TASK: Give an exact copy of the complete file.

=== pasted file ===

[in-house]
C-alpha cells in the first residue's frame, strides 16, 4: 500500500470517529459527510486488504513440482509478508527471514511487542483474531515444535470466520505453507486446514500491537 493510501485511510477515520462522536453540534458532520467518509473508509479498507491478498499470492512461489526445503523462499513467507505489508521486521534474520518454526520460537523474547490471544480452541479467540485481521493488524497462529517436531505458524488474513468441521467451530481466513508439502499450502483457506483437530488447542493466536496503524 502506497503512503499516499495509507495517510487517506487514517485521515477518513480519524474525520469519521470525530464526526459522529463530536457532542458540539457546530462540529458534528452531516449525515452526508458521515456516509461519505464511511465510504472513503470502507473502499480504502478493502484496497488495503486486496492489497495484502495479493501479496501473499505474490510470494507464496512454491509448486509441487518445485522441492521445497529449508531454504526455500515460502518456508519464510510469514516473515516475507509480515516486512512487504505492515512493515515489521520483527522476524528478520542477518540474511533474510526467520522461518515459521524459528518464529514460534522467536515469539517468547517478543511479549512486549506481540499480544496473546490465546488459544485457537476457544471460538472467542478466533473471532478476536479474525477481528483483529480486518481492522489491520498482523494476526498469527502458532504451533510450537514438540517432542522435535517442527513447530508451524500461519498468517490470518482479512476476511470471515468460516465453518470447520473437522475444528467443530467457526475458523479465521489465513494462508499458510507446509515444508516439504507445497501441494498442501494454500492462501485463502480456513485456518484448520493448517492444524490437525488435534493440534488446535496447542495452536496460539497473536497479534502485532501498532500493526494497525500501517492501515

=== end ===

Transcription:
[in-house]
C-alpha cells in the first residue's frame, strides 16, 4: 500500500470517529459527510486488504513440482509478508527471514511487542483474531515444535470466520505453507486446514500491537 493510501485511510477515520462522536453540534458532520467518509473508509479498507491478498499470492512461489526445503523462499513467507505489508521486521534474520518454526520460537523474547490471544480452541479467540485481521493488524497462529517436531505458524488474513468441521467451530481466513508439502499450502483457506483437530488447542493466536496503524 502506497503512503499516499495509507495517510487517506487514517485521515477518513480519524474525520469519521470525530464526526459522529463530536457532542458540539457546530462540529458534528452531516449525515452526508458521515456516509461519505464511511465510504472513503470502507473502499480504502478493502484496497488495503486486496492489497495484502495479493501479496501473499505474490510470494507464496512454491509448486509441487518445485522441492521445497529449508531454504526455500515460502518456508519464510510469514516473515516475507509480515516486512512487504505492515512493515515489521520483527522476524528478520542477518540474511533474510526467520522461518515459521524459528518464529514460534522467536515469539517468547517478543511479549512486549506481540499480544496473546490465546488459544485457537476457544471460538472467542478466533473471532478476536479474525477481528483483529480486518481492522489491520498482523494476526498469527502458532504451533510450537514438540517432542522435535517442527513447530508451524500461519498468517490470518482479512476476511470471515468460516465453518470447520473437522475444528467443530467457526475458523479465521489465513494462508499458510507446509515444508516439504507445497501441494498442501494454500492462501485463502480456513485456518484448520493448517492444524490437525488435534493440534488446535496447542495452536496460539497473536497479534502485532501498532500493526494497525500501517492501515